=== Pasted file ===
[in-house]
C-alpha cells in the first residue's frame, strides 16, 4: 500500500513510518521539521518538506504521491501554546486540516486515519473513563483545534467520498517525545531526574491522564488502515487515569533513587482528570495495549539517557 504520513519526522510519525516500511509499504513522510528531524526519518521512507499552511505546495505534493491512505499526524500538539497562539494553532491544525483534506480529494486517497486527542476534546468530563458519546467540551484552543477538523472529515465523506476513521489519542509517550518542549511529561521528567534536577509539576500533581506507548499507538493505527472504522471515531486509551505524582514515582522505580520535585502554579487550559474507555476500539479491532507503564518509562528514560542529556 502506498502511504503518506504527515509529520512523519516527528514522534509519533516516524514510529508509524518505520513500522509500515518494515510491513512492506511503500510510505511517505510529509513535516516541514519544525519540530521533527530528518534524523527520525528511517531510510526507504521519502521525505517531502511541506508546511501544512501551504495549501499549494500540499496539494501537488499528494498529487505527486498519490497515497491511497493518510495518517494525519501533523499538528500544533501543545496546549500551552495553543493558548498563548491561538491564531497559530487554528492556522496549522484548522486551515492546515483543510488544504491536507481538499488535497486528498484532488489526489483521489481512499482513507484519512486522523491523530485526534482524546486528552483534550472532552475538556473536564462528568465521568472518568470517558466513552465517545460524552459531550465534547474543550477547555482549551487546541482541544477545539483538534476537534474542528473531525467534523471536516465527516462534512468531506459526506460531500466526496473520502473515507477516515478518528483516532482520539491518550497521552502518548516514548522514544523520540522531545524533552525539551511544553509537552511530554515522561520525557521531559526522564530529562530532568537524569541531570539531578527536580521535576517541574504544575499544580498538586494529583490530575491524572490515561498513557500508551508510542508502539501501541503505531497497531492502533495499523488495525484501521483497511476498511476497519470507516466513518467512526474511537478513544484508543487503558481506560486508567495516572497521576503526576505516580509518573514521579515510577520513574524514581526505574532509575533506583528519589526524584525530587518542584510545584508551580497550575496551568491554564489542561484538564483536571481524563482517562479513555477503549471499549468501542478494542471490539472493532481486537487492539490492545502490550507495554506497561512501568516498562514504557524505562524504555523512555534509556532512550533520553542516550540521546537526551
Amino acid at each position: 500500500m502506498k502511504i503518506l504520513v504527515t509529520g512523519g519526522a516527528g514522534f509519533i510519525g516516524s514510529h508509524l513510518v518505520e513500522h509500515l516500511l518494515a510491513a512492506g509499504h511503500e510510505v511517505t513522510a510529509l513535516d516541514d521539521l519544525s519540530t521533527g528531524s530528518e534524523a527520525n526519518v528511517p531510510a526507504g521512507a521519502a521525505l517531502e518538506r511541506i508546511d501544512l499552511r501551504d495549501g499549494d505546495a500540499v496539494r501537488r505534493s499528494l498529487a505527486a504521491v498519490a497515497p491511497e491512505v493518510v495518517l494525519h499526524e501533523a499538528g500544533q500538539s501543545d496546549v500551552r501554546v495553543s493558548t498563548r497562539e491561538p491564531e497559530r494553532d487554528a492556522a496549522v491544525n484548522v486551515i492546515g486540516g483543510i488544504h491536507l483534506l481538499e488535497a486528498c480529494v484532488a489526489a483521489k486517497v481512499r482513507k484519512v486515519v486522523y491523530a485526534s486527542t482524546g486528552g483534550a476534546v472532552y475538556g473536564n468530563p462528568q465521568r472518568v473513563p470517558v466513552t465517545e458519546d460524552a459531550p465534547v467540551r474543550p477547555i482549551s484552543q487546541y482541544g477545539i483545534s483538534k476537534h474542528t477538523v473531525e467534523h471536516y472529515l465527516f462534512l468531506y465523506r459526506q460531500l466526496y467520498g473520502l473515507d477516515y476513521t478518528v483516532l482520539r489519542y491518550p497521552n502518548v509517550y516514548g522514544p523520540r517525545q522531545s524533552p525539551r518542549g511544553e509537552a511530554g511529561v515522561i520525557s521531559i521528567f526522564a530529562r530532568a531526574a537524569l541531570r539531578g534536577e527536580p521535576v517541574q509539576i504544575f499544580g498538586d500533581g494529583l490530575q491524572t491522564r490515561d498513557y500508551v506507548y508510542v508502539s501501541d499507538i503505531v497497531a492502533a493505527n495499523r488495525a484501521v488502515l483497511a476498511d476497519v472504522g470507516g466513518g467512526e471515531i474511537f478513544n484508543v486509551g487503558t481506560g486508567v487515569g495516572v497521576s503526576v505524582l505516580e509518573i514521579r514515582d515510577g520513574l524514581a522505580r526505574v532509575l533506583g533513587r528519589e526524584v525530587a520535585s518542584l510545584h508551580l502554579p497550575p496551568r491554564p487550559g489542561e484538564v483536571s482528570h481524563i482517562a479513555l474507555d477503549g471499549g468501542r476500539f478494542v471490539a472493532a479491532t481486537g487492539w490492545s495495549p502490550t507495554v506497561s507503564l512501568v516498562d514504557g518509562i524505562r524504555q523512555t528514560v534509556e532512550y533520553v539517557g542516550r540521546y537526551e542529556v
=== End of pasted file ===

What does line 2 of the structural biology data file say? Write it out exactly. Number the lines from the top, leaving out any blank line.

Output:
C-alpha cells in the first residue's frame, strides 16, 4: 500500500513510518521539521518538506504521491501554546486540516486515519473513563483545534467520498517525545531526574491522564488502515487515569533513587482528570495495549539517557 504520513519526522510519525516500511509499504513522510528531524526519518521512507499552511505546495505534493491512505499526524500538539497562539494553532491544525483534506480529494486517497486527542476534546468530563458519546467540551484552543477538523472529515465523506476513521489519542509517550518542549511529561521528567534536577509539576500533581506507548499507538493505527472504522471515531486509551505524582514515582522505580520535585502554579487550559474507555476500539479491532507503564518509562528514560542529556 502506498502511504503518506504527515509529520512523519516527528514522534509519533516516524514510529508509524518505520513500522509500515518494515510491513512492506511503500510510505511517505510529509513535516516541514519544525519540530521533527530528518534524523527520525528511517531510510526507504521519502521525505517531502511541506508546511501544512501551504495549501499549494500540499496539494501537488499528494498529487505527486498519490497515497491511497493518510495518517494525519501533523499538528500544533501543545496546549500551552495553543493558548498563548491561538491564531497559530487554528492556522496549522484548522486551515492546515483543510488544504491536507481538499488535497486528498484532488489526489483521489481512499482513507484519512486522523491523530485526534482524546486528552483534550472532552475538556473536564462528568465521568472518568470517558466513552465517545460524552459531550465534547474543550477547555482549551487546541482541544477545539483538534476537534474542528473531525467534523471536516465527516462534512468531506459526506460531500466526496473520502473515507477516515478518528483516532482520539491518550497521552502518548516514548522514544523520540522531545524533552525539551511544553509537552511530554515522561520525557521531559526522564530529562530532568537524569541531570539531578527536580521535576517541574504544575499544580498538586494529583490530575491524572490515561498513557500508551508510542508502539501501541503505531497497531492502533495499523488495525484501521483497511476498511476497519470507516466513518467512526474511537478513544484508543487503558481506560486508567495516572497521576503526576505516580509518573514521579515510577520513574524514581526505574532509575533506583528519589526524584525530587518542584510545584508551580497550575496551568491554564489542561484538564483536571481524563482517562479513555477503549471499549468501542478494542471490539472493532481486537487492539490492545502490550507495554506497561512501568516498562514504557524505562524504555523512555534509556532512550533520553542516550540521546537526551